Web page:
Recently started looking at publishing our C# libraries to This first post covers my experience with the actual packaging. In a later post I’ll do the signing and publishing.

In the Beginning

Subor.NNanomsg.NETStandard (our fork of NNanomsg- a C# library for nanomsg) was particularly frustrating because it involves a native library nanomsg.dll.

Google un-earthed several promising resources:

But I struggled making a package that worked; nanomsg.dll wasn’t in the output directory.

General Tips

  • The .targets file mentioned in several places seems to no longer be necessary (VS 15.7.4 and nuget.exe 4.7.0) unless your package will be consumed by c++ projects.

  • Managed libraries need to get packaged in /lib/TFM/. See Supporting multiple .NET framework versions and about Target Framework Monikers (TFM)

  • Native libraries need to get packaged in /runtimes/RID/native/. Runtime ID Catalog not only has a complete list of all Runtime IDs (RIDs), but also gives a pretty detailed explanation.

  • Familiarize yourself with nuget.exe
    • nuget pack -Properties Configuration=Release will build a release nupkg (default is debug) for the .csproj in the current directory. The output assembly will automatically be included.
    • Package version can be set by adding -Version X.Y.Z
  • The NuGetPackageExplorer gives a nice visual look at your nupkg and its meta-data. Just make sure to File->Close otherwise nuget.exe and Visual Studio will have problems accessing your nupkg.


  • nuget.exe spec will generate a template nuspec from csproj in current directory
  • A nuspec file with the same name as the csproj will automatically get included when using nuget.exe from the command line. For example, NNanomsg.NETStandard.csproj and NNanomsg.NETStandard.nuspec.
  • Replacement tokens usable in nuspec
  • Using a nuspec together with a csproj is clumsy
    • There’s only replacement tokens for some meta-data values
    • Omitting a tag from the nuspec results in the value being undefined- even if it is set in the csproj
    • Enabling generation of NuGet package on build (placed in output folder) doesn’t use the nuspec:
  • When using nuget.exe, a <files> section of the nuspec seems to be the only way to include /runtimes/ files. <Content> in csproj places things in a content/ subfolder (nuget.exe ignores <ContentTargetFolders>), <None> doesn’t include them at all.

  • You can directly pack the nuspec (e.g. nuget pack NNanomsg.NETStandard.nuspec)
    • If you see the following warning:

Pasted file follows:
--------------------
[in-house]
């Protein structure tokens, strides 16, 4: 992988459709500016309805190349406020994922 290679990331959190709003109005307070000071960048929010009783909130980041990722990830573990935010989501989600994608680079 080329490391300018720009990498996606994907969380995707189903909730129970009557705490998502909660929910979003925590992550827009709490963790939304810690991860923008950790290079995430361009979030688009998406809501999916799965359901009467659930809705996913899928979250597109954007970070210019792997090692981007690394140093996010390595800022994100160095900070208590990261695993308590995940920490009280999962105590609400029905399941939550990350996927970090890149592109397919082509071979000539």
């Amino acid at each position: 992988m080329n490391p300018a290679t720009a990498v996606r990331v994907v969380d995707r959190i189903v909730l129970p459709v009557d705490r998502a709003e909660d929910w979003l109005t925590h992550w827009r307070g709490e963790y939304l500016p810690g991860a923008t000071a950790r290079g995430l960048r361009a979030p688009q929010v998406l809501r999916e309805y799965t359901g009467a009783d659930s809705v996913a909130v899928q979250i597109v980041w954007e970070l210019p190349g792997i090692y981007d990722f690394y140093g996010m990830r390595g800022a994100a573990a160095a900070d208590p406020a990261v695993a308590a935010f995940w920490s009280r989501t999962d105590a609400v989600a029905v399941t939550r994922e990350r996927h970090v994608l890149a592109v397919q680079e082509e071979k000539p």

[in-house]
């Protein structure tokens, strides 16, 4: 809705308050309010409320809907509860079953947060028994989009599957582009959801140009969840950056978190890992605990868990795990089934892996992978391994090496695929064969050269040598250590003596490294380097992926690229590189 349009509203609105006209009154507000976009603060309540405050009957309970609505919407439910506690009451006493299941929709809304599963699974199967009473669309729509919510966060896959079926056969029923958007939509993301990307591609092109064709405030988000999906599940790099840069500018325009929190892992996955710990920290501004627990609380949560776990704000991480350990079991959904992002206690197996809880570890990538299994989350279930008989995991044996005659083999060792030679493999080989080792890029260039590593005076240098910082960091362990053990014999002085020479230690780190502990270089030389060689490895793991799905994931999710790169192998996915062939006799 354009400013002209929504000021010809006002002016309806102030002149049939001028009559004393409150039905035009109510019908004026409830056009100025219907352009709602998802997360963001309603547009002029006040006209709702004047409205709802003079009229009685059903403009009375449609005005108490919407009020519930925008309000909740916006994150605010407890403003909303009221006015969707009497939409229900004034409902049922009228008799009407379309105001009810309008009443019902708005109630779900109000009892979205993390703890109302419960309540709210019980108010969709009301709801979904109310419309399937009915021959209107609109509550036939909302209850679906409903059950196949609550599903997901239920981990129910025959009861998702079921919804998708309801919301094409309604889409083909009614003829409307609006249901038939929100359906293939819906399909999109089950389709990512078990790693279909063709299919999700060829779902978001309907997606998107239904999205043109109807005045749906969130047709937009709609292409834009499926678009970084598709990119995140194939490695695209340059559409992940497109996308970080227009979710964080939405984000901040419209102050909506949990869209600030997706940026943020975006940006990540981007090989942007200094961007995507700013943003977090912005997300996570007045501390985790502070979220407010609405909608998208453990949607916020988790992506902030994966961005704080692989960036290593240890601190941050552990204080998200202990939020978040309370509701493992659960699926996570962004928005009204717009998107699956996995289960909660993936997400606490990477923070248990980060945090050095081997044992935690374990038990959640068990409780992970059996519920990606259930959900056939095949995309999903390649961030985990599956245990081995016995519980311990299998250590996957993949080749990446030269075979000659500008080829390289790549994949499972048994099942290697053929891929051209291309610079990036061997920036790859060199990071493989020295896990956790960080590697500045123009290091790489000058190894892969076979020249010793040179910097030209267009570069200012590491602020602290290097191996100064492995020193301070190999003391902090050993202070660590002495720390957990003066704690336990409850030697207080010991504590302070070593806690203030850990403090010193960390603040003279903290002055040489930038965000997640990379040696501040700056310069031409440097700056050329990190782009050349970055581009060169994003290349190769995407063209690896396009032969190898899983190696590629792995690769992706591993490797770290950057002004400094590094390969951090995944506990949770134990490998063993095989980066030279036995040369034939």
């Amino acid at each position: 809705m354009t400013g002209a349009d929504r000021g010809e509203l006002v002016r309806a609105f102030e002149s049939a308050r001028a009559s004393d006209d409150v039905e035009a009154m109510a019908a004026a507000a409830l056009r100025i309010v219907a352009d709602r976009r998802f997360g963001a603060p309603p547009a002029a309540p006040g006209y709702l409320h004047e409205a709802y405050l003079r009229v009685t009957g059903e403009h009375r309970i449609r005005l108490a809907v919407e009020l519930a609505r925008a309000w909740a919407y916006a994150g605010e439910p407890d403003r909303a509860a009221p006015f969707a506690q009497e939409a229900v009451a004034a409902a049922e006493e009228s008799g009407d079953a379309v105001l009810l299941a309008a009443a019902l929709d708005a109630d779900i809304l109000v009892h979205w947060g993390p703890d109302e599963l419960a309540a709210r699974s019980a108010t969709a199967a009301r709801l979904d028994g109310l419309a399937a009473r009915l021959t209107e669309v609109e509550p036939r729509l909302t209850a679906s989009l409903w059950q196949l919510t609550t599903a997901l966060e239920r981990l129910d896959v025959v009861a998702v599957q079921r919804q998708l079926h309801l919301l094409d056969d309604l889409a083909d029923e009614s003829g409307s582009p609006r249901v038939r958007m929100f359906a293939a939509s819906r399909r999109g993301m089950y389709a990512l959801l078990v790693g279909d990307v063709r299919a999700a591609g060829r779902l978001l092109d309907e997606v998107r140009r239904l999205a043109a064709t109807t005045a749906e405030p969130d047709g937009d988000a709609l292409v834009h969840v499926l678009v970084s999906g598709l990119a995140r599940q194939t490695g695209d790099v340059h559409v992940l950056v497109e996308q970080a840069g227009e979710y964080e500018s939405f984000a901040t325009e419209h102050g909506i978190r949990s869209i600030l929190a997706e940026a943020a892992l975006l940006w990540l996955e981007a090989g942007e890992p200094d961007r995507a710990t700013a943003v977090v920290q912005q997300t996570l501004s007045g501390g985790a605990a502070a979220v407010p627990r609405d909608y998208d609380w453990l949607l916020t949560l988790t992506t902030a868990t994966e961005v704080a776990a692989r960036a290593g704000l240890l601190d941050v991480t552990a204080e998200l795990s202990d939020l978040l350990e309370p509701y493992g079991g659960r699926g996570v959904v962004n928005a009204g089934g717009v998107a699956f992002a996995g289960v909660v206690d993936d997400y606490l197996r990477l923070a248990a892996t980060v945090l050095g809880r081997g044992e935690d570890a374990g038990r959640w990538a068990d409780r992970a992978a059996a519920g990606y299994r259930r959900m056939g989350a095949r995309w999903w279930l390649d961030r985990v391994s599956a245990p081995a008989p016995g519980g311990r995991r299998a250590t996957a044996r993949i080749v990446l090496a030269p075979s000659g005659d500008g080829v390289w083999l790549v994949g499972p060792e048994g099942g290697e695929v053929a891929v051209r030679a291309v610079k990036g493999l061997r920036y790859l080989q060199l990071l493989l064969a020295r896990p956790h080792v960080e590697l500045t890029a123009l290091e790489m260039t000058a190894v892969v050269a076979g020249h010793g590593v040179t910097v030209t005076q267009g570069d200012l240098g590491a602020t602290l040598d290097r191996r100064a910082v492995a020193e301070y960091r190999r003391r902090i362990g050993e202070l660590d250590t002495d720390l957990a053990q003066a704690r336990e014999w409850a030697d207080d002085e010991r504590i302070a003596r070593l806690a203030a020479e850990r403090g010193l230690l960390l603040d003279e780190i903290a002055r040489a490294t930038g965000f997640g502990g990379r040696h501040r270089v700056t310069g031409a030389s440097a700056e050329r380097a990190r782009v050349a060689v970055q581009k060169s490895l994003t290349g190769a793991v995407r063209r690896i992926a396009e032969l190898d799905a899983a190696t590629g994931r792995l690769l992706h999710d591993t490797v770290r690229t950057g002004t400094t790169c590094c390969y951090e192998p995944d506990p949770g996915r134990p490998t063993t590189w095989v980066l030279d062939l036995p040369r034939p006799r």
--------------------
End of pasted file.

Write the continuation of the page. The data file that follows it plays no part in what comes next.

WARNING: NU5100: The assembly 'bin\Release\netstandard2.0\NNanomsg.NETStandard.dll' is not inside the 'lib' folder and hence it won't be added as a reference when the package is installed into a project. Move it into the 'lib' folder if it needs to be referenced.

      You likely need the following in your nuspec:

            <file src="bin\$configuration$\netstandard2.0\*.dll" target="lib\netstandard2.0\"/>
            <file src="runtimes\**" target="runtimes/"/>
    • If you get the following error:
        Attempting to build package from 'NNanomsg.NETStandard.nuspec'.
        Value cannot be null or an empty string.
        Parameter name: value

      The nuspec contains a replacement token (i.e. $xxx$) that needs to be replaced with an actual value

NuGet as MSBuild targets

Starting NuGet 4.0, all package-related metadata can be stored in the csproj.

If your project doesn’t reference any external packages you might need to force the PackageReference format by adding to your csproj:


Not sure if it matters, but I use PackageReference by default (Tools->Options->NuGet Package Manager):

I include the native binaries with:

    <Content Include="runtimes\**" PackagePath="runtimes" Visible="false" />

And then right-click the project->Pack to generate the nupkg. Or in a VS Developer Command Prompt:

msbuild /t:pack

Consuming nupkg

  • In Visual Studio, Tools->Options->NuGet Package Manager->Package Sources to add a local directory as source for nuget packages:

  • Visual Studio Package Manager (View->Other Windows->Package Manager Console) makes it easy to reload a local nupkg. Make sure Default project is set to the correct project and run: Install-Package D:\dev\NNanomsg\NNanomsg.NETStandard\NNanomsg.NETStandard.0.5.2.nupkg.

  • Installing the package doesn’t cause the native binaries to get copied, you have to build the project.

  • Assuming your nupkg contains 32-bit and 64-bit native libraries, runtimes/win-x86/native/nanomsg.dll and runtimes/win-x64/native/nanomsg.dll, respectively. If Platform target (project Properties->Build) of the consuming project is Any CPU neither native assembly will be copied to the output directory. You must select either x86 or x64:


  • Least frustrating to pick either nuspec or VS project for package definition- don’t use both
  • Nuspec has diminished VS integration, but simpler command line use- just need nuget.exe
  • Using VS project for package definition has best VS integration, but then stuck dealing with complexities of msbuild

Next I’ll go over signing our package and pushing it to